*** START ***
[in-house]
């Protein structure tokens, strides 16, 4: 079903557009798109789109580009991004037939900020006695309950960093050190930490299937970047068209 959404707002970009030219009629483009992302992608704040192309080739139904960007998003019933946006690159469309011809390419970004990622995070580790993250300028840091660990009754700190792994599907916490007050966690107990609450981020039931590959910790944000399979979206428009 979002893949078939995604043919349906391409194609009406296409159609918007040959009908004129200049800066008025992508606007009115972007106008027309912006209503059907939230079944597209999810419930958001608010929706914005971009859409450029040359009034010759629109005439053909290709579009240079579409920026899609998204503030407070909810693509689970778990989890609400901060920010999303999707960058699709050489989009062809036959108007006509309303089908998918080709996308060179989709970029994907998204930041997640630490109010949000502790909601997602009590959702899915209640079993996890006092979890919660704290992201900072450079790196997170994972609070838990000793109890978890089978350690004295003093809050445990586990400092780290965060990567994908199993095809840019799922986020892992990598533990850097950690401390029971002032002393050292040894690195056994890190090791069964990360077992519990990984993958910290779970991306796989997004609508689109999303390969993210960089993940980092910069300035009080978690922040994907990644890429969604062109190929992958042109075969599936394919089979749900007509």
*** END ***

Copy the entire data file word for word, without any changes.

[in-house]
């Protein structure tokens, strides 16, 4: 079903557009798109789109580009991004037939900020006695309950960093050190930490299937970047068209 959404707002970009030219009629483009992302992608704040192309080739139904960007998003019933946006690159469309011809390419970004990622995070580790993250300028840091660990009754700190792994599907916490007050966690107990609450981020039931590959910790944000399979979206428009 979002893949078939995604043919349906391409194609009406296409159609918007040959009908004129200049800066008025992508606007009115972007106008027309912006209503059907939230079944597209999810419930958001608010929706914005971009859409450029040359009034010759629109005439053909290709579009240079579409920026899609998204503030407070909810693509689970778990989890609400901060920010999303999707960058699709050489989009062809036959108007006509309303089908998918080709996308060179989709970029994907998204930041997640630490109010949000502790909601997602009590959702899915209640079993996890006092979890919660704290992201900072450079790196997170994972609070838990000793109890978890089978350690004295003093809050445990586990400092780290965060990567994908199993095809840019799922986020892992990598533990850097950690401390029971002032002393050292040894690195056994890190090791069964990360077992519990990984993958910290779970991306796989997004609508689109999303390969993210960089993940980092910069300035009080978690922040994907990644890429969604062109190929992958042109075969599936394919089979749900007509």